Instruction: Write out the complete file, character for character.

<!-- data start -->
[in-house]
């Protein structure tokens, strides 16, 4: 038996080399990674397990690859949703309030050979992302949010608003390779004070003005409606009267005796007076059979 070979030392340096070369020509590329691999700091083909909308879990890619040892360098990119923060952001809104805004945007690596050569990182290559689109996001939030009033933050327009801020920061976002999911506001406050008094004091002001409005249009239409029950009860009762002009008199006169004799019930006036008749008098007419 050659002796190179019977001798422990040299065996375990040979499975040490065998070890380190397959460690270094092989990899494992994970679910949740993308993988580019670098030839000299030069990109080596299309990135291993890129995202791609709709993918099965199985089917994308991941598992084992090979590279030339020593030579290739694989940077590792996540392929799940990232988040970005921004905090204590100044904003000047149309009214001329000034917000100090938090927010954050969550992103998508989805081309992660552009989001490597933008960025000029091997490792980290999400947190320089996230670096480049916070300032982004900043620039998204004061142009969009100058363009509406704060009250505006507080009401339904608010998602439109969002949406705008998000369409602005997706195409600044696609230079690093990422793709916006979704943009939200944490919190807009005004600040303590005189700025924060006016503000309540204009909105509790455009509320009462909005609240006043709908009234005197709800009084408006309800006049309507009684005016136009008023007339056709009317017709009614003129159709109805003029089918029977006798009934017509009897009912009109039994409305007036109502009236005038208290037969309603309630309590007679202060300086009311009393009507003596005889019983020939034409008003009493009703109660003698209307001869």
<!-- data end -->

[in-house]
């Protein structure tokens, strides 16, 4: 038996080399990674397990690859949703309030050979992302949010608003390779004070003005409606009267005796007076059979 070979030392340096070369020509590329691999700091083909909308879990890619040892360098990119923060952001809104805004945007690596050569990182290559689109996001939030009033933050327009801020920061976002999911506001406050008094004091002001409005249009239409029950009860009762002009008199006169004799019930006036008749008098007419 050659002796190179019977001798422990040299065996375990040979499975040490065998070890380190397959460690270094092989990899494992994970679910949740993308993988580019670098030839000299030069990109080596299309990135291993890129995202791609709709993918099965199985089917994308991941598992084992090979590279030339020593030579290739694989940077590792996540392929799940990232988040970005921004905090204590100044904003000047149309009214001329000034917000100090938090927010954050969550992103998508989805081309992660552009989001490597933008960025000029091997490792980290999400947190320089996230670096480049916070300032982004900043620039998204004061142009969009100058363009509406704060009250505006507080009401339904608010998602439109969002949406705008998000369409602005997706195409600044696609230079690093990422793709916006979704943009939200944490919190807009005004600040303590005189700025924060006016503000309540204009909105509790455009509320009462909005609240006043709908009234005197709800009084408006309800006049309507009684005016136009008023007339056709009317017709009614003129159709109805003029089918029977006798009934017509009897009912009109039994409305007036109502009236005038208290037969309603309630309590007679202060300086009311009393009507003596005889019983020939034409008003009493009703109660003698209307001869």